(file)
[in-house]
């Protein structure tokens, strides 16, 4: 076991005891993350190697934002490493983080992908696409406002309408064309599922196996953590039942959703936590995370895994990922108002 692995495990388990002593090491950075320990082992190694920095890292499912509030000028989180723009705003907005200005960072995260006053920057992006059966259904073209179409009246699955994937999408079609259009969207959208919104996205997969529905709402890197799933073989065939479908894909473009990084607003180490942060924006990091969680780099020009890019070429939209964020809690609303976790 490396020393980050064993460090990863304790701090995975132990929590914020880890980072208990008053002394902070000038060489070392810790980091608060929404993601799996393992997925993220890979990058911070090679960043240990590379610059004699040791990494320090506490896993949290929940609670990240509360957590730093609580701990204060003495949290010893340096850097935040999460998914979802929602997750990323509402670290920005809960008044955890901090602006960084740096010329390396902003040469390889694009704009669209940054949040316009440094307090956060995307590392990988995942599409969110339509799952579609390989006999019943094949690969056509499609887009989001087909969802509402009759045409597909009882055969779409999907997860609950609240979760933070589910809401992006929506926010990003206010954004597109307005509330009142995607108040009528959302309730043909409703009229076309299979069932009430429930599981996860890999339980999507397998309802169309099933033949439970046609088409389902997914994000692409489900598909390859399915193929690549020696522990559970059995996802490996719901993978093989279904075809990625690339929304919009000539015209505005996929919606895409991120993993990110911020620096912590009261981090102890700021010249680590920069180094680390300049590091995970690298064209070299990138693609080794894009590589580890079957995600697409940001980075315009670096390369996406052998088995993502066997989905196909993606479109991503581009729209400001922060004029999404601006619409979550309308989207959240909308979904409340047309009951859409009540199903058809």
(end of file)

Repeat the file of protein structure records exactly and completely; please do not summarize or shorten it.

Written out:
[in-house]
């Protein structure tokens, strides 16, 4: 076991005891993350190697934002490493983080992908696409406002309408064309599922196996953590039942959703936590995370895994990922108002 692995495990388990002593090491950075320990082992190694920095890292499912509030000028989180723009705003907005200005960072995260006053920057992006059966259904073209179409009246699955994937999408079609259009969207959208919104996205997969529905709402890197799933073989065939479908894909473009990084607003180490942060924006990091969680780099020009890019070429939209964020809690609303976790 490396020393980050064993460090990863304790701090995975132990929590914020880890980072208990008053002394902070000038060489070392810790980091608060929404993601799996393992997925993220890979990058911070090679960043240990590379610059004699040791990494320090506490896993949290929940609670990240509360957590730093609580701990204060003495949290010893340096850097935040999460998914979802929602997750990323509402670290920005809960008044955890901090602006960084740096010329390396902003040469390889694009704009669209940054949040316009440094307090956060995307590392990988995942599409969110339509799952579609390989006999019943094949690969056509499609887009989001087909969802509402009759045409597909009882055969779409999907997860609950609240979760933070589910809401992006929506926010990003206010954004597109307005509330009142995607108040009528959302309730043909409703009229076309299979069932009430429930599981996860890999339980999507397998309802169309099933033949439970046609088409389902997914994000692409489900598909390859399915193929690549020696522990559970059995996802490996719901993978093989279904075809990625690339929304919009000539015209505005996929919606895409991120993993990110911020620096912590009261981090102890700021010249680590920069180094680390300049590091995970690298064209070299990138693609080794894009590589580890079957995600697409940001980075315009670096390369996406052998088995993502066997989905196909993606479109991503581009729209400001922060004029999404601006619409979550309308989207959240909308979904409340047309009951859409009540199903058809």